Giving birth during the coronavirus pandemic
(Editor's note: The following is an entry from the author's blog. We've republished it – with minor tweaks – with Krista's permission. Visit Krista's blog to learn more about her motherhood journey.)
My son Lawin Elias was born on Black Saturday, April 11.
This is my first birth so I had no idea what lay ahead. My family and friends’ experiences were so varied that I had no benchmark of what an “ideal” birth scenario would be. All I was hoping for was that it would be a safe, smooth, and joyful experience for us.
When I hit my third trimester in February, I started preparing in earnest for my delivery. I assembled our hospital bags, researched on birth plans and what my preferences would be, and discussed with my OB which hospital would be our best choice.
Then the coronavirus reached Manila. I would give birth during a global pandemic. My due date would arrive during a nationwide lockdown.
Even without the enhanced community quarantine (ECQ), one birthing goal took precedence over everything else: reducing or totally eliminating our risk of exposure to the coronavirus.
Since the ECQ is still in place for a few more days (with the possibility of being extended even further), I thought I’d share what it was like to give birth during community quarantine.
Disclaimer: This isn’t meant to call out anyone. In fact, I commend the medical professionals we worked with for doing their best to give me the safest possible experience during my birth.
What I wish to highlight is how the coronavirus affects our expectations of what a birthing environment should be. Hopefully, my account could help other due parents out there in making new decisions in light of the circumstances. This pandemic isn’t going away anytime soon, after all.
We delayed going to the hospital as much as possible. My irregular contractions started on the morning of April 10 — my husband Ranie’s birthday. By then, I was already having “bloody show” for a few days, so we were really expecting to give birth anytime soon.
By afternoon, my contractions were starting to hurt and occur ten to twenty minutes apart. But my OB told me via Viber to try to wait it out until the day after if I can still manage the pain, in order reduce my stay in the hospital and therefore minimize any risk of exposure to the virus.
But by evening, my contractions started coming in much closer. They were getting more painful. After a hurried dinner (we didn’t even get to eat dessert), we grabbed our bags and my brother-in-law drove us to the hospital, where I was brought to the ER right away. I was expecting to go through a COVID-19 screening/Q&A per my OB’s advise, but this didn’t happen.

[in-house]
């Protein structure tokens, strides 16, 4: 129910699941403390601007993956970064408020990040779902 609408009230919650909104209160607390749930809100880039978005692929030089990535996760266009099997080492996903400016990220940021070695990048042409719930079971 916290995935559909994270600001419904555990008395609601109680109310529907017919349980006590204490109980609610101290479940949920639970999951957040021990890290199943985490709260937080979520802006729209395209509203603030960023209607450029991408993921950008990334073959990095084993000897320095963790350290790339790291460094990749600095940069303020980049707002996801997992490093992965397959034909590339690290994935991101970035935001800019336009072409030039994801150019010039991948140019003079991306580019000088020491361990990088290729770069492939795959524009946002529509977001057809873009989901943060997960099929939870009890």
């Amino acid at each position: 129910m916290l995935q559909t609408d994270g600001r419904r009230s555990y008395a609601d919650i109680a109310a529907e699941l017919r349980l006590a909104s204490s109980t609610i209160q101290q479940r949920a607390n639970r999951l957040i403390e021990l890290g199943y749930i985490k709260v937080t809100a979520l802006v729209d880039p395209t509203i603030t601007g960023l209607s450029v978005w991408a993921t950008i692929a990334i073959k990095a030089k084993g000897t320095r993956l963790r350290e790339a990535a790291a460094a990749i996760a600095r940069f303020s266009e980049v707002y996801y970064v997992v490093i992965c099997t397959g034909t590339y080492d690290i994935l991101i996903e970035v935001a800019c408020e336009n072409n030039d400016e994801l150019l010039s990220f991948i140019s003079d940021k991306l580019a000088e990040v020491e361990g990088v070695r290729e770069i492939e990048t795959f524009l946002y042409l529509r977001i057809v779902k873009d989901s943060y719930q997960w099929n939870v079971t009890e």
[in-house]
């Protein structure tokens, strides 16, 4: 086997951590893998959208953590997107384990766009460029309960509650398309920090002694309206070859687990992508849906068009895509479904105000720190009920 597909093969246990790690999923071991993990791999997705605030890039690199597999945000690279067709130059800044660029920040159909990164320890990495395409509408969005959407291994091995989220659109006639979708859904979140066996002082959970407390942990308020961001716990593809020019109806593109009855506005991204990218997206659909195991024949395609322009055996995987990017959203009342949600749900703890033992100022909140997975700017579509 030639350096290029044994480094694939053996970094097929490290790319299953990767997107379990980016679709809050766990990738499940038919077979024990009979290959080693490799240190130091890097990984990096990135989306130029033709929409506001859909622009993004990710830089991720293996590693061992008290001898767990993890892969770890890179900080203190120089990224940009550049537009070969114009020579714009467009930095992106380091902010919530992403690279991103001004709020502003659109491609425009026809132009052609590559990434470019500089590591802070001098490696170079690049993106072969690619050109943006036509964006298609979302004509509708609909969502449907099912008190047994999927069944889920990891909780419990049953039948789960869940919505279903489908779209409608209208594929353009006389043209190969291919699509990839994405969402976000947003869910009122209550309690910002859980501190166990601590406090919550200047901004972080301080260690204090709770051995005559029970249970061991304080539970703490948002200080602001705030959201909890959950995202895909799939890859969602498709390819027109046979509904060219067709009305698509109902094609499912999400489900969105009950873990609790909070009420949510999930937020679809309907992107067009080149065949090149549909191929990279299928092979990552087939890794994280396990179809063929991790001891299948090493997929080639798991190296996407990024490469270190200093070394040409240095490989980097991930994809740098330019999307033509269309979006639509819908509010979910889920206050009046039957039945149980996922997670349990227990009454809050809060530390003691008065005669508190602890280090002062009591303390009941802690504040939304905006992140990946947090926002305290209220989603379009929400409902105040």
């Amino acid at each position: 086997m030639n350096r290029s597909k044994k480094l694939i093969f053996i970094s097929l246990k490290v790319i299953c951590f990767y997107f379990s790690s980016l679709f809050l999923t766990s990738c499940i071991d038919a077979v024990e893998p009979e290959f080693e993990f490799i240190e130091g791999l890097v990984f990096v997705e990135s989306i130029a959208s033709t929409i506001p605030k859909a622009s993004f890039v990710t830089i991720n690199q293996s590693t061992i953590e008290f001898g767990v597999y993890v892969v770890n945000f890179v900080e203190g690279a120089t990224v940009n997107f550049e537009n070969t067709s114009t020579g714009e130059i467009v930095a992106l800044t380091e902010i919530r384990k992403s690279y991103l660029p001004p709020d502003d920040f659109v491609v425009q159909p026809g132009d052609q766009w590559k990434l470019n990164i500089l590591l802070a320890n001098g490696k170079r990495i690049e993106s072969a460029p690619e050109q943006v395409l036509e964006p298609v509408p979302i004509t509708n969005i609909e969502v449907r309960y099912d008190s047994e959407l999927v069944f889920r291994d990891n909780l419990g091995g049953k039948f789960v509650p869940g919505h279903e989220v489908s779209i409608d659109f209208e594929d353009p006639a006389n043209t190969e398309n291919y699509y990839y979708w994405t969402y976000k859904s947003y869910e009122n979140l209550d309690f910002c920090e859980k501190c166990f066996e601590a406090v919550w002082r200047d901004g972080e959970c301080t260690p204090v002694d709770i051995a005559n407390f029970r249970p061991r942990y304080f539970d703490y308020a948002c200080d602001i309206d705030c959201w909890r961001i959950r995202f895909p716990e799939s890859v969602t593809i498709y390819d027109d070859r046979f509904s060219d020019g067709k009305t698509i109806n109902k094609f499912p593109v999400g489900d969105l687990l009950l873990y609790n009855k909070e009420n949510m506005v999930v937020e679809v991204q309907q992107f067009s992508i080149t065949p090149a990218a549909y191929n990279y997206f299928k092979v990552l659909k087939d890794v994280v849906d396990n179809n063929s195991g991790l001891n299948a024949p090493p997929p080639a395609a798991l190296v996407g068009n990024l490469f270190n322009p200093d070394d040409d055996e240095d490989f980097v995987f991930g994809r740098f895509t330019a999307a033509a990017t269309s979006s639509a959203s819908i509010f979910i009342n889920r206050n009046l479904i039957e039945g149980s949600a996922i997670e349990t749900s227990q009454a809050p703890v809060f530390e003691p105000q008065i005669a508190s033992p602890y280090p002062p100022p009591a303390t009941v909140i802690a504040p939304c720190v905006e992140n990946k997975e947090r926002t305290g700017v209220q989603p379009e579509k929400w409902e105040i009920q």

I spent active labor in the maternity ward. From the ER, I was wheeled into a 4-bed ward with one other patient (who I felt so sorry for, and you’ll see why later) — a woman with ovarian cancer who was undergoing a chemotherapy session the next day. We weren’t informed why, but the labor room was not available on the eve of my delivery. There were also no private rooms available (perhaps allocated to PUIs and PUMs already? It wasn’t clear).
After settling in, we were told that we were still waiting for my OB and anaesthesologist to get back to them re: their ETA or further instructions; in the meantime, all I could do is wait and try to relax. I was 3 cm dilated and the resident on duty informed me that I’ll probably be ready to give birth early the next day.
I was not ready for the pain of the real contractions. Some say it’s like a huge need to poop, others say it’s like having period cramps, just a little more intense. For me it was NOT just a little more intense. I was told to relax, to breathe through my mouth, and no matter how I felt, NOT to push — but waves of acute pain took over my body one after the other and no amount of mental conditioning or breathing could make it hurt less. It felt like I was being gutted out and pulled apart over and over again for hours (actually closer to just around six).
I don’t know if I was just being dramatic or I simply have a low pain threshold. In my case, it was the most painful thing I’ve ever experienced.
I didn’t receive an epidural. More advice from mommy friends: if offered a pain-eliminating epidural, I shouldn’t hesitate to say yes, though one possible downside is that it might make my labor longer and prolong our efforts to push the baby out. In my comprehensive birth plan (which ended up never leaving our black file folder, haha), I indicated that I wished to decide when the epidural would be administered.
I never got to exercise my right to choose pain management. Under normal circumstances I could have probably been given the damn epidural already, with all the screaming I was doing. And I did already ask for it – but with no word from the anes... no dice. I think I was given a powerful painkiller via drip at some point, but it hardly helped. (My poor wardmate probably did not get any sleep, bless her soul and I hope her chemo was successful.)
Ranie wasn’t allowed in the OR but was beside me throughout my labor, guiding me to breathe, keeping me conscious, and just grabbing my hand every time a contraction arrived (which, at one point, happened every two minutes). Later on, he said he felt scared because I was screaming like hell, talking gibberish, and already rolling my eyes towards the back of my head. I know I can be dramatic, but I want to clarify that I was NOT being dramatic about how painful it was!